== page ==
During this afternoon’s Astros-Phillies game Bill Hall stepped out of the batters’ box to stop from being quick-pitched by Cole Hamels and Hamels responded by throwing the next pitch inside, at which point Zachary Levine of the Houston Chronicle reports that Hall had to be “restrained by home plate umpire Laz Diaz.”
It didn’t go much further than that, as neither bench emptied and both sides were simply issued warnings, but after the game Hall called Hamels “a marked man.”
However, according to Levine it was “not in any sort of way that would imply physical harm, but that he might have taken a little extra delight off the hit he got in his next at-bat.” Hmm.
Here’s more from a very angry Hall:
I don’t know if he was mad because he gave up a homer or if he was mad because the umpire gave me time. But I’m not going to let him speed-pitch me. Obviously, he threw a pitch in, and I’m not going to let him disrespect me either. He kind of said something that I didn’t like too much. It’s over with.
He’s definitely a marked man for me now, so when I do some damage off him, I’m going to let him know I did some damage off him. I can guarantee that. I don’t feel like I do a lot of things to have pitchers mad at me for doing things on the field. I feel like I play the game the right way. But if you disrespect me, I’m going to do my best to disrespect you back. Obviously not in a way to disrespect the game, but obviously I’m going to let him know when I face him.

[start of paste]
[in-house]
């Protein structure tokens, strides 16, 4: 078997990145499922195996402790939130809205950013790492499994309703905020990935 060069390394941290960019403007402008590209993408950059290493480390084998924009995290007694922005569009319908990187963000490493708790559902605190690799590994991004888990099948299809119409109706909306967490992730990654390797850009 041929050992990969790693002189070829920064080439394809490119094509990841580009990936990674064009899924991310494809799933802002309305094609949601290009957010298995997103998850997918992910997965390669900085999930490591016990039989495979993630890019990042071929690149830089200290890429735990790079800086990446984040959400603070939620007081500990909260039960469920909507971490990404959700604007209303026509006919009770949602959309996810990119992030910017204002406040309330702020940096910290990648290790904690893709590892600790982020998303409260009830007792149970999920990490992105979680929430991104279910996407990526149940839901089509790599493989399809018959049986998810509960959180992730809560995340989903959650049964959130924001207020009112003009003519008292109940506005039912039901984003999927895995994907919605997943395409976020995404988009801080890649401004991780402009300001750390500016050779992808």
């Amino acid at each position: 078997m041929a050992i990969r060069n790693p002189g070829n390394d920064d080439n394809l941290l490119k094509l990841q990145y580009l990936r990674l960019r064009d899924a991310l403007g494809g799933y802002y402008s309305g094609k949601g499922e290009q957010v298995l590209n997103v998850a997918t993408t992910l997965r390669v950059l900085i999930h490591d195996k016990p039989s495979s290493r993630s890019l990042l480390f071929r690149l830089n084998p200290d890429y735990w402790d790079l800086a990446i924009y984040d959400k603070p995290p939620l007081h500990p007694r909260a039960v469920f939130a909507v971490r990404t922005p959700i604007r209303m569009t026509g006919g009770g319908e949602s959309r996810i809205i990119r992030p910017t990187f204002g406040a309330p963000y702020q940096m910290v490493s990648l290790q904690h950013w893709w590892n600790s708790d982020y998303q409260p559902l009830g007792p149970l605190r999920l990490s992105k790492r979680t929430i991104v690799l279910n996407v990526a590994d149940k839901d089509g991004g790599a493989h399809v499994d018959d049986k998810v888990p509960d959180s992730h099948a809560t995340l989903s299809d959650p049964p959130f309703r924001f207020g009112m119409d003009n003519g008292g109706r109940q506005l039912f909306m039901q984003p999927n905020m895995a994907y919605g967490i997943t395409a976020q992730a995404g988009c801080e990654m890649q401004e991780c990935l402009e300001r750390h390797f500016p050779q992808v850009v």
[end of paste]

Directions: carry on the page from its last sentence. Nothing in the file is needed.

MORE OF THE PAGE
Hall is just 3-for-22 (.136) with seven strikeouts against Hamels during his career, so if that continues Hall won’t have a whole lot of chances to “let him know I did some damage off him.”
Veteran utilityman Reid Brignac is in camp with the Astros on a minor league deal. The 31-year-old is close to being done as a major leaguer as he owns a career .219/.264/.309 triple-slash line across parts of nine seasons. In an effort to prolong his big league career, Brignac is now attempting to become a switch-hitter, MLB.com’s Brian McTaggart reports.
I’m going to try it out this year. It was something that I just thought long and hard about and I was like, ‘OK, I’m going to try and see how it goes.’ I used to switch-hit when I was younger off and on, nothing consistent. I could always handle the bat right-handed. I play golf right-handed, so I do a lot of things that way that feel natural.
I just want to get to the point where I’m trying to stay in games, not get pinch-hit for, not starting games because a lefty is starting. … That could help me stay in the games longer. I’m trying to add a new element. I play multiple positions and now if I can switch hit and be consistent at it, then that can only help me.
As Brignac mentions, he’s also verstile. He’s a shortstop by trade, but has also logged plenty of innings at second base and third base, and has occasionally played corner outfield.
There aren’t any examples — at least that I can think of — where players began switch-hitting late in their careers and actually succeeding in the major leagues. As the saying goes, you can’t teach an old dog new tricks. But here’s hoping Brignac bucks the trend.
Angels shortstop Andrelton Simmons fell off the map a bit last year due to a combination of the Angels’ mediocrity, Simmons’ lack of offense, and a month-plus of missed action due to a torn ligament in his left thumb.
Simmons is still as good and as smart as ever on defense. That was on full display Monday when the Angels hosted the Padres for an afternoon spring exhibition.
With a runner on first base and nobody out in the top of the second inning, Carlos Asuaje grounded a 2-0 J.C. Ramirez fastball to right field. The runner, Hunter Renfroe, advanced to third base. Meanwhile, Asuaje wandered a little too far off the first base bag. Simmons cut off the throw to first base, spun around and fired to Luis Valbuena at first base. Valbuena swiped the tag on Asuaje for the first out of the inning.